Behind Blue Eyes: The Life of Pete Townshend

Behind Blue Eyes: The Life of Pete Townshend

by Geoffrey Giuliano, Guiliano Geoffrey, Geoffrey Guiliano

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As musically creative as his performances are destructive, the Who's main man gets the full biographical treatment from his childhood to his current role as a rock sage.See more details below


As musically creative as his performances are destructive, the Who's main man gets the full biographical treatment from his childhood to his current role as a rock sage.

Editorial Reviews

The drinking, the drugs, the groupies—all are here, along with everything you want to know about Meher Baba and Pete, and lots of overintellectualizing about rock. In other words, this is the perfect Pete Townshend bio.
Calgary Sun
Fans will never get closer to the man than in Behind Blue Eyes…. Magnificent…
Publishers Weekly - Publisher's Weekly
The man who became a voice of the young when he penned such 1960s anthems as "My Generation" and "I Can't Explain" has grown from a guitar-bashing rebel to a revered inductee (as a member of The Who) in the Rock and Roll Hall of Fame. In this spirited chronicle, veteran rock biographer Giuliano (Dark Horse: The Private Life of George Harrison, etc.) captures nearly everything in between, the excesses as well as the successes. Townshend's tumultuous life has gone through several incarnations. Giuliano adequately documents the musician's struggles to continue to break new creative ground after the public embraced Tommy, his conflicts with his bandmates and, of course, his highly publicized substance-abuse problems. But Giuliano also peels away the layers of Townshend's public persona to find a complex, passionate man who is full of contradictions. Although Townshend has been married to the same woman most of his adult life, he has carried on numerous affairs with both men and women; in the 1970s, he followed the teachings of spiritual leader Meher Baba, which required him to abstain from alcohol and drugs, but he continued to struggle with his addictions. In tracing Townshend's later years, Giuliano, who's known the rock star for nearly 20 years, reveals that his subject hasn't lost his bite: "You know what happens to the likes of Bowie, Jagger, and me?" asks Townshend. "Our teenage kids turn around and say, `You look like mutton dressed as lamb. How can I possibly have my friends around?' " The kid's still all right, and so is this penetrating look at his life. (Nov.)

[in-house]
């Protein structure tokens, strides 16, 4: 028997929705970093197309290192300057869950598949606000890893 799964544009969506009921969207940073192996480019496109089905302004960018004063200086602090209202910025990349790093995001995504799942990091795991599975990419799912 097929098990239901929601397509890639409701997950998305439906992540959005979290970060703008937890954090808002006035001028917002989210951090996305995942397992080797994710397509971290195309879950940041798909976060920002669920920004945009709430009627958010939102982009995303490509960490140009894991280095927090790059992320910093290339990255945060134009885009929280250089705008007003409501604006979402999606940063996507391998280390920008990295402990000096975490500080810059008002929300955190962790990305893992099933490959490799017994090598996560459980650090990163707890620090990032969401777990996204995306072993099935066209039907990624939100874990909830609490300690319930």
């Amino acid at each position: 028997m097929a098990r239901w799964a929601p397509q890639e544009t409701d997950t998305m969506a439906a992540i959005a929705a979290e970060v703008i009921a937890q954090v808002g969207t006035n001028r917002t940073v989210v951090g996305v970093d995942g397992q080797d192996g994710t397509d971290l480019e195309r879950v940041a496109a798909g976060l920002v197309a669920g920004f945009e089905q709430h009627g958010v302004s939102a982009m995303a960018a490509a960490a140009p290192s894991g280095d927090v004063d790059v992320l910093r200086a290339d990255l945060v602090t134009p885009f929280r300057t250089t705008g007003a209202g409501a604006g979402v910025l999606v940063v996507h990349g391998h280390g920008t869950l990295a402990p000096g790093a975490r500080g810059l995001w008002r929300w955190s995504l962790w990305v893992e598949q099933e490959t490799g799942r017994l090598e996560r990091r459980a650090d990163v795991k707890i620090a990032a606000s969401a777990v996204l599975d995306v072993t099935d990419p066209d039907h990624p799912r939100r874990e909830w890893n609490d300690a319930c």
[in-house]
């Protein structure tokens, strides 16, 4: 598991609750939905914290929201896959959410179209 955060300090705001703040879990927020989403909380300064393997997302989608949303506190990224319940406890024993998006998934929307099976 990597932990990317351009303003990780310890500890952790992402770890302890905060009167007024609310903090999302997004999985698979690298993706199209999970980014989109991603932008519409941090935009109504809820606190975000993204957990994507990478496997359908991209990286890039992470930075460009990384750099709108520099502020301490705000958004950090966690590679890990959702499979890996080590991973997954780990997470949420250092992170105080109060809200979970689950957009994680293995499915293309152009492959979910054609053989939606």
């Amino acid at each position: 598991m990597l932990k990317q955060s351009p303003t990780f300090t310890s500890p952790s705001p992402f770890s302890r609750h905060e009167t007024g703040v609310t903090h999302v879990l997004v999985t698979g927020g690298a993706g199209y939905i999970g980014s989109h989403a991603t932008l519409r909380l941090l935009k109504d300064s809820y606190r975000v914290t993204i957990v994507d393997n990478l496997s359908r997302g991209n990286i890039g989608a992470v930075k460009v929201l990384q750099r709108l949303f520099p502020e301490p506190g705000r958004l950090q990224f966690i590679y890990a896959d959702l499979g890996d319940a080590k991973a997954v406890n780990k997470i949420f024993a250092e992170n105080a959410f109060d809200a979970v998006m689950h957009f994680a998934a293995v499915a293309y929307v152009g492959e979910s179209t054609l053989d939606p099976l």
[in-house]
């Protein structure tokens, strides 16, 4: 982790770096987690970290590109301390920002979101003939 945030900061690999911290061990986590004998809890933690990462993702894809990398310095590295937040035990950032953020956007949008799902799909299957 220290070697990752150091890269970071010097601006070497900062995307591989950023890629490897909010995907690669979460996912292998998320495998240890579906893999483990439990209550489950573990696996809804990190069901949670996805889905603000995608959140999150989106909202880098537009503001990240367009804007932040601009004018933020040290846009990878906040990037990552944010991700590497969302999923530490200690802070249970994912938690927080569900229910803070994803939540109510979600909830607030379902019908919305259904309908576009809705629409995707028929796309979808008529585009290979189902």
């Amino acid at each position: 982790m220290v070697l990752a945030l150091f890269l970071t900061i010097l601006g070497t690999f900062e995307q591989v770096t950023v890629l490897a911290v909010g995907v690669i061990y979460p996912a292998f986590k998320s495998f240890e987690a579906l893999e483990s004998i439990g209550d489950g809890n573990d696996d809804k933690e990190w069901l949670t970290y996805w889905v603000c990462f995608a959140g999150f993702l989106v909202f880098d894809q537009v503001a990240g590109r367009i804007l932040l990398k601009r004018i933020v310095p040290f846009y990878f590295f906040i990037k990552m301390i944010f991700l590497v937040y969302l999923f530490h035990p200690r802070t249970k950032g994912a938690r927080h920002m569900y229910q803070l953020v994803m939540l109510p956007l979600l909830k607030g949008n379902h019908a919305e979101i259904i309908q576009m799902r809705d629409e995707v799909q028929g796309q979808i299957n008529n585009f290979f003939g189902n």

Library Journal
Touted as the "world's loudest rock band," The Who has also been one of the most innovative and popular musical groups for more than 30 years now. The creative force behind the band has always been Townshend, who, surprisingly, has never been the subject of a full-fledged biography. Giuliano (Born Under a Bad Sign, St. Martin's, 1994) uses his 20-year friendship with Townshend, interviews with Who insiders, and previously published interviews to create an admiring but gritty and insightful account of this contradictory man. He covers Townshend's troubled early life, his transformation from jazz guitarist to guitar-smashing rocker, his addiction and subsequent recovery, his search for meaning and discovery of guru Meher Baba, his creative output (especially the rock opera Tommy), the autobiographical nature of his writing, and his recent admission of bisexuality. Though Giuliano's style is often florid, this is a highly readable account of a popular musical genius and his demons. Recommended for all music and popular culture collections.Rosellen Brewer, Monterey Bay Area Cooperative Lib. System, Cal.
Kirkus Reviews
Riddled with inconsistencies, this overlong and occasionally self-serving biography of the Mod rock satyr offers little about its subject that fans don't already know.

Founding member and driving force behind the Who, rock 'n' roll Boswell of his "G-G-G-Generation," creator of Tommy (and of a new form of musical excess, the "rock opera"), and possessor of one of the most prolific appetites (even by rocker standards) for booze, drugs, and the high life, Pete Townshend has long since cemented his legend as one of the giants of contemporary rock. Beginning with the Who's 1965 anthemic "My Generation" (remembered for its defiant refrain, "Hope I die before I get old"), Townshend's career is perhaps best characterized by an uncompromising (some would say self-destructive) approach to both music and life. Giuliano (Blackbird: The Life and Times of Paul McCartney, 1991, etc.) has collected an extraordinary number of details about Townshend's profoundly dysfunctional childhood; his long-standing rivalry with fellow Who member, vocalist Roger Daltrey; his addiction to heroin; his search for religious meaning and his (occasionally bizarre) devotion to the silent Indian mystic Meher Baba; his erratic career after the Who stopped touring; his charitable work; his hearing loss; and the relatively recent revelation of his bisexuality. Less conspicuous, however, is the narrative focus that might make sense of all the facts. Giuliano seems at times flummoxed by his mercurial subject, who offers contradictory interpretations of his own work, including several different explanations for the "Hope I die" line. The author variously describes Townshend as an effete, middle-class artist and, seemingly without any recognition of the contradiction, as a gritty "working-class rocker from West London." The book seems equally incapable of suggesting what influence Townshend's sexuality has had on his music or what it tells us about the pattern of his life.

A confused, contradictory, and unrevealing work.

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Product Details

Rowman & Littlefield Publishers, Inc.
Publication date:
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Product dimensions:
6.08(w) x 8.98(h) x 0.84(d)

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